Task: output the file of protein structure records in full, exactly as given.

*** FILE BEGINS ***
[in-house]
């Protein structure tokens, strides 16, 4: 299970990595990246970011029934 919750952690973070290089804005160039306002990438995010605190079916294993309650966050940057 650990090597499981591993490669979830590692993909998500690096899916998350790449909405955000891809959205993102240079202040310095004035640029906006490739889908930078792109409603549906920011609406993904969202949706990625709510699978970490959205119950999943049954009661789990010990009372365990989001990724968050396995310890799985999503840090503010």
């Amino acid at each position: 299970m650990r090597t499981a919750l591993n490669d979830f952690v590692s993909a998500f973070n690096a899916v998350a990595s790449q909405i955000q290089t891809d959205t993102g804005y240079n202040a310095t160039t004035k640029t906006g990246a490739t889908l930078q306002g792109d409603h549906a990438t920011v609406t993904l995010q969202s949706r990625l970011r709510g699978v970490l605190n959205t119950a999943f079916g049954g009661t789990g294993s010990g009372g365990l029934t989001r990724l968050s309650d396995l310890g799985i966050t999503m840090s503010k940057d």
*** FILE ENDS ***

[in-house]
């Protein structure tokens, strides 16, 4: 299970990595990246970011029934 919750952690973070290089804005160039306002990438995010605190079916294993309650966050940057 650990090597499981591993490669979830590692993909998500690096899916998350790449909405955000891809959205993102240079202040310095004035640029906006490739889908930078792109409603549906920011609406993904969202949706990625709510699978970490959205119950999943049954009661789990010990009372365990989001990724968050396995310890799985999503840090503010």
């Amino acid at each position: 299970m650990r090597t499981a919750l591993n490669d979830f952690v590692s993909a998500f973070n690096a899916v998350a990595s790449q909405i955000q290089t891809d959205t993102g804005y240079n202040a310095t160039t004035k640029t906006g990246a490739t889908l930078q306002g792109d409603h549906a990438t920011v609406t993904l995010q969202s949706r990625l970011r709510g699978v970490l605190n959205t119950a999943f079916g049954g009661t789990g294993s010990g009372g365990l029934t989001r990724l968050s309650d396995l310890g799985i966050t999503m840090s503010k940057d």